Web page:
Yuan Bulls and Low Volatility Fuel China Currency Note Sales
Investor confidence in the Chinese currency as volatility in the yuan-dollar exchange rate holds at about the lowest in a decade is fueling sales of structured notes that profit on gains against the greenback.
Barclays Plc (BARC), the biggest issuer of the securities this year, sold nine of the 13 notes linked to the exchange rate in July, according to data compiled by Bloomberg. The U.K. bank raised more than $500 million from these notes since April, said Kunal Datta, foreign exchange structurer at the bank in London.
Private banks and wealth management companies in the U.S., Asia and Europe remain bullish on the relative performance of the Chinese currency against the dollar even as the world’s second-largest economy slows. Meanwhile, lower volatility for the currency pair allowed banks to create notes that protect against falls in the yuan more cheaply.
“This has been one of our most popular foreign exchange transactions since the start of the credit crisis as a consequence of investors’ bullish views on the renminbi, record low volatility in the currency and the high volatility in equities this year,"said Barclays’s Datta.
Barclays’s notes typically mature in two years or less, offer at least 1.4 times leverage on gains and protect all, or almost all, of an investor’s principal from drops in the Chinese currency. Goldman Sachs Group Inc. (GS), Credit Agricole Corporate & Investment Bank and Bank of America Corp. also sold structured notes tied to the exchange rate in July and August, Bloomberg data show.
Investors are not necessarily bullish on China’s growth prospects, Datta said. The yuan is among the best-performing emerging market currencies against the dollar, Bloomberg data show, even as the economy grew 7.6 percent in the second quarter, the slowest pace since 2009.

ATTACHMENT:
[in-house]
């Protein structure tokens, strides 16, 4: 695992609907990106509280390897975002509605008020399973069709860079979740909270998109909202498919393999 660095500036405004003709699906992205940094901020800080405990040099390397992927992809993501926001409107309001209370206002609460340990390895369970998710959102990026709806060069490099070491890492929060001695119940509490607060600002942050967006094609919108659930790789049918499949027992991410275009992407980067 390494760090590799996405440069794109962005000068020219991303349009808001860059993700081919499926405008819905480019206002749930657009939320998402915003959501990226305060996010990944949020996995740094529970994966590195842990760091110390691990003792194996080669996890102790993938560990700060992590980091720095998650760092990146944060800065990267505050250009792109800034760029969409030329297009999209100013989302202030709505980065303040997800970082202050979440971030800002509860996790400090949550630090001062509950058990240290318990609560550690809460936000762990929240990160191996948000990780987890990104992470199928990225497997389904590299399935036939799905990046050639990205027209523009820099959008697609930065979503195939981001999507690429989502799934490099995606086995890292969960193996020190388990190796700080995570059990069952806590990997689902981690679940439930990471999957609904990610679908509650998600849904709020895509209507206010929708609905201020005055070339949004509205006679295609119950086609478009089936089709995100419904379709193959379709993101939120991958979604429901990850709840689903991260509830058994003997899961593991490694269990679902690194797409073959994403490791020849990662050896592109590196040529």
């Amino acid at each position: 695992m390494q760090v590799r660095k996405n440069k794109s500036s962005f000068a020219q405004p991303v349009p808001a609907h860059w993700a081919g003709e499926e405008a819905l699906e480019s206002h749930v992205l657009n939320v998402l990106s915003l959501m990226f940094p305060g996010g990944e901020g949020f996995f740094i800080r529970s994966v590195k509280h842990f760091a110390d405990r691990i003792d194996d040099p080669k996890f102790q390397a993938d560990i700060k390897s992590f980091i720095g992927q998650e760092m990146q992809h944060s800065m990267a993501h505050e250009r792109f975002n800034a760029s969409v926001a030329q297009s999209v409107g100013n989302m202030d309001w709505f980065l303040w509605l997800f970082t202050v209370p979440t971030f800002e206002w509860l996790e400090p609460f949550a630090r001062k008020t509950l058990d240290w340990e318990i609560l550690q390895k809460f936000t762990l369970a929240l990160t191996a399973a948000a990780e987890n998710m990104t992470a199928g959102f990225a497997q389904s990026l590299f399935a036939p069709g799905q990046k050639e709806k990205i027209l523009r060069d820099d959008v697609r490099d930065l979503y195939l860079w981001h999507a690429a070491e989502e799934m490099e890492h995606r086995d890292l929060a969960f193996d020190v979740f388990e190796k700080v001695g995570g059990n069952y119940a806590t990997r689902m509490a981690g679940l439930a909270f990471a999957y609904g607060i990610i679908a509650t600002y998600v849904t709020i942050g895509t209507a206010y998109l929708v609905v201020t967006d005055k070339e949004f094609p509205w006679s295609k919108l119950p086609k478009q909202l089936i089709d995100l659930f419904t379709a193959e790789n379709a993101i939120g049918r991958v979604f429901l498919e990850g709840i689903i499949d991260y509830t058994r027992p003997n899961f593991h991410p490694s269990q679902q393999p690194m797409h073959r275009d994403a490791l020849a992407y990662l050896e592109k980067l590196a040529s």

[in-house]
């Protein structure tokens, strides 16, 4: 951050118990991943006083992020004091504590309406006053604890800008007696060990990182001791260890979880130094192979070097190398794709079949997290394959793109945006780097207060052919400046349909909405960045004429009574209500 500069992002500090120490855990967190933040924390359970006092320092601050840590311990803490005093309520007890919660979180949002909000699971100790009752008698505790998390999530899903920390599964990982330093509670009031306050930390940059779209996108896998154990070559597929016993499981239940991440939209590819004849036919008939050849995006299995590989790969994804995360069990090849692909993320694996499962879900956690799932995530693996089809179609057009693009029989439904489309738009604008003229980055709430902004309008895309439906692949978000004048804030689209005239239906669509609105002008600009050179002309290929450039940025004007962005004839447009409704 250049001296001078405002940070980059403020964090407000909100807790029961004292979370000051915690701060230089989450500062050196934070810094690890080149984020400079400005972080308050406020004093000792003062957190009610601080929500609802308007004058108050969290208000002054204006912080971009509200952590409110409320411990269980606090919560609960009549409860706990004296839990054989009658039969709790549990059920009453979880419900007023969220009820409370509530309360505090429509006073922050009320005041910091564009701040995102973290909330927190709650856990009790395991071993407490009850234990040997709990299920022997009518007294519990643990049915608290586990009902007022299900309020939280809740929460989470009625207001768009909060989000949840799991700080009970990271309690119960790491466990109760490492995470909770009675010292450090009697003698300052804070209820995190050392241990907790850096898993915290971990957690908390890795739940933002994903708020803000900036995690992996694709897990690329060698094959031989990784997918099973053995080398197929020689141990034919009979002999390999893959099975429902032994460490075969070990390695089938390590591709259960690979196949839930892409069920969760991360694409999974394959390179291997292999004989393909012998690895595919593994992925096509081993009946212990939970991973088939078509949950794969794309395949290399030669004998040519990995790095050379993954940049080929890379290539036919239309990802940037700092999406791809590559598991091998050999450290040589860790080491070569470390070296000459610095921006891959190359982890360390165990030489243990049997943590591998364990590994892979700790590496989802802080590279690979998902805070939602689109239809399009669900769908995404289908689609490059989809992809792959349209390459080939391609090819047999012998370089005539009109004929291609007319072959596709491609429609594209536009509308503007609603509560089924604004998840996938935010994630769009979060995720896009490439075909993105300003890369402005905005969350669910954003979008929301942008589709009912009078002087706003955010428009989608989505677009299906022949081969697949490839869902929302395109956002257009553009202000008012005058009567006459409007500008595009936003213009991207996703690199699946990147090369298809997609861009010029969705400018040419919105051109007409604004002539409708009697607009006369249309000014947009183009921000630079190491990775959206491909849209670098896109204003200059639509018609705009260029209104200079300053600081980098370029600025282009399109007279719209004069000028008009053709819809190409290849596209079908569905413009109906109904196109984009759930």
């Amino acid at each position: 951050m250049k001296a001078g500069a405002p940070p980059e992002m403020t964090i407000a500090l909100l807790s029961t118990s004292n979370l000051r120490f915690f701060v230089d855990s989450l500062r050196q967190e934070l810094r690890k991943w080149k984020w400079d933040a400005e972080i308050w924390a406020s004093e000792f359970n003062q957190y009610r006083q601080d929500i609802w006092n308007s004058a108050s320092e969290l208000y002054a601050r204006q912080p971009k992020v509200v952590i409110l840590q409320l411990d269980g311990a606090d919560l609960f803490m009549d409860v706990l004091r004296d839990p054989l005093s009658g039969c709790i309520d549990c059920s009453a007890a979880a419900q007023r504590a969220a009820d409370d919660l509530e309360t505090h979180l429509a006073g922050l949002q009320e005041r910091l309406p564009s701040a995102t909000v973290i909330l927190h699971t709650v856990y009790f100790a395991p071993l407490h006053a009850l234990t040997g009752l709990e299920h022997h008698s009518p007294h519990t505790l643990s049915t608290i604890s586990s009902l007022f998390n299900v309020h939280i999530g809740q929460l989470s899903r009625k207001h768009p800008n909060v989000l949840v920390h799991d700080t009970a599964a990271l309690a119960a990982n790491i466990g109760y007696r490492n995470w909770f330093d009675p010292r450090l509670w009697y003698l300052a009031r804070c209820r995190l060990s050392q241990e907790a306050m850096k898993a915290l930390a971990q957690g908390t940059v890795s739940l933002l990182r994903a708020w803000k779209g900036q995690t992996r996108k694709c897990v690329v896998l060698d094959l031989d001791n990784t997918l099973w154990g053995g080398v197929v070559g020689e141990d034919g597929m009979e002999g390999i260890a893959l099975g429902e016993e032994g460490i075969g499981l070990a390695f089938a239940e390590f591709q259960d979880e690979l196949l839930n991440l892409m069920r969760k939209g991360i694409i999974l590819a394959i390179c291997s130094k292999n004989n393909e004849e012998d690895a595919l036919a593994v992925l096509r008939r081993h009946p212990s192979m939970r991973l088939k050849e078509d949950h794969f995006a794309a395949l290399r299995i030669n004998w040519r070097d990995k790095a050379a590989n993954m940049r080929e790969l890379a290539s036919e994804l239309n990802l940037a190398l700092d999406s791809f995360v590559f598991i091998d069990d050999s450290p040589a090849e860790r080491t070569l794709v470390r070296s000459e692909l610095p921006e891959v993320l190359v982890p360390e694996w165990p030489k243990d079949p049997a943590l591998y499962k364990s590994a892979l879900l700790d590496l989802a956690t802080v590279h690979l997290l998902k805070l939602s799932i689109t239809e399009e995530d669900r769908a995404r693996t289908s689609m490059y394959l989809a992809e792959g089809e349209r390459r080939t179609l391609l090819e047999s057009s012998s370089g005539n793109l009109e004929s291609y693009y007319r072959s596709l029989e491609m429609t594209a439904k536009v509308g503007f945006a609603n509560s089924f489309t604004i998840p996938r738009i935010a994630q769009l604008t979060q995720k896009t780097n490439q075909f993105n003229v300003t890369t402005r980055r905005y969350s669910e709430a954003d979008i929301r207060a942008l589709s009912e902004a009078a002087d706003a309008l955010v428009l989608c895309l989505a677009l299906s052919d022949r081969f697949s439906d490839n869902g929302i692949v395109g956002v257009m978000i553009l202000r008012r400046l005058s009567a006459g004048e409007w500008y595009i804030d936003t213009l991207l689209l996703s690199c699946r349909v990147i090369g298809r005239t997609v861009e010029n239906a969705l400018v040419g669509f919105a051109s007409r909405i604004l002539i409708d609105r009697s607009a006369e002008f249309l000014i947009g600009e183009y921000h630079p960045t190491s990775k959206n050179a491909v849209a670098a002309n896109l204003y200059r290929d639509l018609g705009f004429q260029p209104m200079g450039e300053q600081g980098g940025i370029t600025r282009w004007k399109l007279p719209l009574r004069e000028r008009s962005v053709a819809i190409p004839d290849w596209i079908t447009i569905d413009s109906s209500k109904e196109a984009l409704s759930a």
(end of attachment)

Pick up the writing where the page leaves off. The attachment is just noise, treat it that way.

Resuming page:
Implied volatility, a measure of exchange-rate swings used to price options, fell to near record lows for one- and two-year maturities in July meaning that the option component of structured notes became cheaper, said Datta. When this is the case, banks can more easily create capital-protected notes that offer investors greater comfort.
One-year implied volatility fell to 2.325 percent on July 20, the lowest level since June 2003, Bloomberg data show. The measure stood at 2.35 today.
A greater focus from China’s policy makers on maintaining exchange-rate stability is one of the key drivers for lower volatility in the yuan-dollar currency pair, said Paul Mackel, head of Asian currency research at HSBC Holdings Plc (HSBA) in Hong Kong.
A decline in China’s foreign-exchange reserves, which dropped by a record $65 billion in the second quarter after the central bank sold dollars, served to cap the top level of the exchange rate and has signaled a lack of desire for a significantly weaker yuan, said Mackel.
Structured notes are securities created by banks, which package debt with derivatives to offer customized bets to investors while earning fees and raising money. Derivatives are contracts whose value is derived from stocks, bonds, currencies and commodities.
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